I’m unsure how the config file got there or how it had empty values but it started after updating pip.

In case anyone else stumbles upon this same problem, simply deleting the file ~/.pydistutils.cfg (or removing the empty config path) fixed the problem in my environment because pip went back to the default distributed configuration.

Answered By: Josiah Ruddell

The same problem. Python3.5 and pip 8.0.2 installed from Linux rpm‘s.

I did not find a primary cause and cannot give a proper answer. It looks like there are multiple possible causes.

However, I hope I can help with sharing my observation and a workaround.

  1. pyvenv with --system-site-packages

    • ./bin does not contain pip, pip is available from system site packages
    • packages are installed globally (BUG?)
  2. pyvenv without --system-site-packages

    • pip gets installed into ./bin, but it’s a different version (from ensurepip)
    • packages are installed within the virtual environment (OK)

Obvious workaround for pyvenv with --system-site-packages:

  • create it without the --system-site-packages option
  • change include-system-site-packages = false to true in pyvenv.cfg file
Answered By: VPfB

It’s also worth checking that you didn’t modify somehow the path to your virtualenv.

In that case the first line in bin/pip (and the rest of the executables) would have an incorrect path.

You can either edit these files and fix the path or remove and install again the virtualenv.

Answered By: Memos

For Python 3ers

Try updating. I had this exact same problem and tried Chases’ answer, however no success. The quickest way to refactor this is to update your Python Minor / Patch version if possible. I noticed that I was running 3.5.1 and updated to 3.5.2. Pyvenv once again works.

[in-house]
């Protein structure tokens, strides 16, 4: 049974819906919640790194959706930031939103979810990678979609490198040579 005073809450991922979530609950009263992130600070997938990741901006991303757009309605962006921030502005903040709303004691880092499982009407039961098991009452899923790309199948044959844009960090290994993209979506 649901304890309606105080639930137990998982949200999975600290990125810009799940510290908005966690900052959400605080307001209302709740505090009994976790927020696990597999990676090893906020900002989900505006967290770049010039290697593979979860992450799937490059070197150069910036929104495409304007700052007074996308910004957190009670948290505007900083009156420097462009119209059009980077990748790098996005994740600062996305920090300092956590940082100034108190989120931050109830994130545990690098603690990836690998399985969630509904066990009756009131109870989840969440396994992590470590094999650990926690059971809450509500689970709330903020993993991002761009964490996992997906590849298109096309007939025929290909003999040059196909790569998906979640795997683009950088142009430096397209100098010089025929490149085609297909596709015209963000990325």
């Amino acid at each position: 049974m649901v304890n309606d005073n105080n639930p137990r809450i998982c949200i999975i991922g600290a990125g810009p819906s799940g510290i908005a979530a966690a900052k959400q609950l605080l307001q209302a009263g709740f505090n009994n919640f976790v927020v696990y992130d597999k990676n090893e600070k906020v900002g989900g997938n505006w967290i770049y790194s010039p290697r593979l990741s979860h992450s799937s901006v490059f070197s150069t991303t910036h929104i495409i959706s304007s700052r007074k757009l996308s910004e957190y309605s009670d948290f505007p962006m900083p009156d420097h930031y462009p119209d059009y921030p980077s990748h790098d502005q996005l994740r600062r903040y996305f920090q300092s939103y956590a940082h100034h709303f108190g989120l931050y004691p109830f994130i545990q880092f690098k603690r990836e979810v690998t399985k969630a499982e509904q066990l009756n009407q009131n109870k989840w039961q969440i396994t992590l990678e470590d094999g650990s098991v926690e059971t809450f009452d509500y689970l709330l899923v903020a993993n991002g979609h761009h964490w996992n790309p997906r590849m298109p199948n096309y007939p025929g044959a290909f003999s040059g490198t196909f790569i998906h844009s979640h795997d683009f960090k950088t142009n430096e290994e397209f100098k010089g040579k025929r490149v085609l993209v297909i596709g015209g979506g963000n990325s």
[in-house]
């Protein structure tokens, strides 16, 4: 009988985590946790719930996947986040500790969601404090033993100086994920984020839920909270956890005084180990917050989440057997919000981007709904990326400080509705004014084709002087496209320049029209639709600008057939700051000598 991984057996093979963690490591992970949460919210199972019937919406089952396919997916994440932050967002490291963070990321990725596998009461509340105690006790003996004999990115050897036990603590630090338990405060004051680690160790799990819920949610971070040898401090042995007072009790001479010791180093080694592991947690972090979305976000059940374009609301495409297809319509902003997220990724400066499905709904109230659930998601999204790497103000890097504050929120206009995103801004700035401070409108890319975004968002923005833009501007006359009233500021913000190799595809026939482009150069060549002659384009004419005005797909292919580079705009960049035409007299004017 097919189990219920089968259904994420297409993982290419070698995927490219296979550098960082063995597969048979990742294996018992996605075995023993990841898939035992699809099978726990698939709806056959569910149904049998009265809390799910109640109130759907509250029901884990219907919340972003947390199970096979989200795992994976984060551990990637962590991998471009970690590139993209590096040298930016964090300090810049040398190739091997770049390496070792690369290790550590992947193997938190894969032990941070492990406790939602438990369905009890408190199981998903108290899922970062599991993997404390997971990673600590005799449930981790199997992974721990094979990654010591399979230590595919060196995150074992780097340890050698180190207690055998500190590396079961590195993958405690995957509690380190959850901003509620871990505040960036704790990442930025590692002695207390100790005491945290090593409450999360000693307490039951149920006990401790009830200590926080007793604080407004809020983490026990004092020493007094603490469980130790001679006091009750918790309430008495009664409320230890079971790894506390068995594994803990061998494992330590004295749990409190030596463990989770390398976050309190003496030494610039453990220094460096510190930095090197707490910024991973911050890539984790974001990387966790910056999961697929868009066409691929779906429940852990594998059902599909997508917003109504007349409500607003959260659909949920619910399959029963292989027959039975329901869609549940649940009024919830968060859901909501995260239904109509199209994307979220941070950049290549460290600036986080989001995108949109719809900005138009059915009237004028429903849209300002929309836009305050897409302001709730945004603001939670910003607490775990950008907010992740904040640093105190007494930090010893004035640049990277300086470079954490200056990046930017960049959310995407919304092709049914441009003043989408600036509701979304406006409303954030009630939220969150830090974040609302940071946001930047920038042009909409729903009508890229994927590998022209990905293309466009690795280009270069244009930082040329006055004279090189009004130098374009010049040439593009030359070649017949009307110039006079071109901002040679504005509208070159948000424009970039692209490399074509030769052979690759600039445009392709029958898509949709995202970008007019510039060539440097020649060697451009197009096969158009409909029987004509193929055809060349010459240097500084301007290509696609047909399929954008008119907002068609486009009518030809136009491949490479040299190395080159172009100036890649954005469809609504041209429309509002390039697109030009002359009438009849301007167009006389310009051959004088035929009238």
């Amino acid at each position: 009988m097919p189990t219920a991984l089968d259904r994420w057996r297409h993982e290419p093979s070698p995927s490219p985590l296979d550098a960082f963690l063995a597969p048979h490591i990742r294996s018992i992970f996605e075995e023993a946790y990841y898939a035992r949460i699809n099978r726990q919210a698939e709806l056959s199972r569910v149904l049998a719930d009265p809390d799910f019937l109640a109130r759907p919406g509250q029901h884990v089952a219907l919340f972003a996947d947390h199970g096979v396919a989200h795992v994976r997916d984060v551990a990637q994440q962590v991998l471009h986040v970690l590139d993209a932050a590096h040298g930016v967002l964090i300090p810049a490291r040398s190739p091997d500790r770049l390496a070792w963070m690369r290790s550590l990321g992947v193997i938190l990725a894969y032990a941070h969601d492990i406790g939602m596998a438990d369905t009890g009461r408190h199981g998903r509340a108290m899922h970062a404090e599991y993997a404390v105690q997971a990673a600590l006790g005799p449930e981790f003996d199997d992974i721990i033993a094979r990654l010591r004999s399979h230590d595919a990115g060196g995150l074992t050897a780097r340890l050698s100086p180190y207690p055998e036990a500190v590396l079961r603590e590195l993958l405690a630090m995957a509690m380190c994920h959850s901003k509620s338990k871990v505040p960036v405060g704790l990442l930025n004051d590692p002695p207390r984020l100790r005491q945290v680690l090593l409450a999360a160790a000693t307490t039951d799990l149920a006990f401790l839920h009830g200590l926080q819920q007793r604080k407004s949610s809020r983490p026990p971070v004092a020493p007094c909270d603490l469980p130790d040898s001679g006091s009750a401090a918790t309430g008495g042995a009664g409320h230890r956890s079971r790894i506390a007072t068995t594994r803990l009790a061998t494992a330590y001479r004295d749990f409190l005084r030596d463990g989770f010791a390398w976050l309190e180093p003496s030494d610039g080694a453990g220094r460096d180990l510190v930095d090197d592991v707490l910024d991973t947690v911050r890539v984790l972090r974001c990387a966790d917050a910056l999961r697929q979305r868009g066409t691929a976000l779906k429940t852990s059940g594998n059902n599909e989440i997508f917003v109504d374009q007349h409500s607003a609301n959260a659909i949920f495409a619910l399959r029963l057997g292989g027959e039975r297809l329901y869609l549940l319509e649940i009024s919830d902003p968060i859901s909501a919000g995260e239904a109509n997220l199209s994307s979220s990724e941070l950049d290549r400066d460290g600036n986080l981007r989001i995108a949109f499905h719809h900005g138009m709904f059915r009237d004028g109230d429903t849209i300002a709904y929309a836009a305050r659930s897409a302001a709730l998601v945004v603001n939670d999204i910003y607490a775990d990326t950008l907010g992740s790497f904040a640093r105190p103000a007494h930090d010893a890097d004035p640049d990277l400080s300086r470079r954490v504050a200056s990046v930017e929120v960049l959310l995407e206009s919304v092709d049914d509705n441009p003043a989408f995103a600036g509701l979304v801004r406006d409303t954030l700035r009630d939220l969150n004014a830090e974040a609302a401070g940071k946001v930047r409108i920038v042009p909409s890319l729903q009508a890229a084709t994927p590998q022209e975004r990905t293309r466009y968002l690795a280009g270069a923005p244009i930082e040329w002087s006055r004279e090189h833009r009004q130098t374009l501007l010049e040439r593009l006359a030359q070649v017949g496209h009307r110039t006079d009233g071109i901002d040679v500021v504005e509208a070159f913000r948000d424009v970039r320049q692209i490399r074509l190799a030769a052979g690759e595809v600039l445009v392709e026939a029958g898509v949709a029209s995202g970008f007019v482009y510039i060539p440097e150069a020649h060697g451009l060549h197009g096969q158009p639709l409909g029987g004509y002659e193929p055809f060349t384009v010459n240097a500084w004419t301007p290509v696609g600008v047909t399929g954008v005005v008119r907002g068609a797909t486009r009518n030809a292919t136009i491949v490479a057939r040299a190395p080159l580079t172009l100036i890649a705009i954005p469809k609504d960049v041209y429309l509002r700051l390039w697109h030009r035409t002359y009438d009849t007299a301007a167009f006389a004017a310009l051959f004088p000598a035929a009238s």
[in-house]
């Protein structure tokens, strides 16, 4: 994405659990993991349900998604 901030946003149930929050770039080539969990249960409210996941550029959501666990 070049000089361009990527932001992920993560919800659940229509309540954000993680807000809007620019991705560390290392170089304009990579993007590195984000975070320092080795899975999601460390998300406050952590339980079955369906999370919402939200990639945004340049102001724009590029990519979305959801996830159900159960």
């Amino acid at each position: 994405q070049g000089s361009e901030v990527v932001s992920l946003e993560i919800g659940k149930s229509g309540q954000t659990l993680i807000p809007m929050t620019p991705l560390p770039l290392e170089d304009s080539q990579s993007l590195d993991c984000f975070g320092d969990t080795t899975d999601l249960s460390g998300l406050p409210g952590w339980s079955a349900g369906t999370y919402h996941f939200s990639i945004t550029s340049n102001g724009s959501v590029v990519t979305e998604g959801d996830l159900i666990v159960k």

Answered By: ham-sandwich

The first thing to check is which location pip is resolving to:

which pip

if you are in a virtualenv you would expect this to give you something like:


However it may be the case that it’s resolving to your system pip for some reason. For example you may see this from within your virtualenv (this is bad):

(or anything that isn’t in your virtualenv path).

To solve this check your pipconfig in:


and make sure that there is nothing that is coercing your Python path or your pip path (this fixed it for me).

Then try starting a new terminal and rebuild your virtualenv (delete then create it again)

Answered By: Sami Start

Here are some practices that could avoid headaches when using Virtual Environments:

  • Create a folder for your projects.
  • Create your Virtualenv projects inside of this folder.
  • After activating the environment of your project, never use “sudo pip install package“.
  • After finishing your work, always “deactivate” your environment.
  • Avoid renaming your project folder.

For a better representation of this practices, here is a simulation:

creating a folder for your projects/environments

$ mkdir venv

creating environment

$ cd venv/ 

$ virtualenv google_drive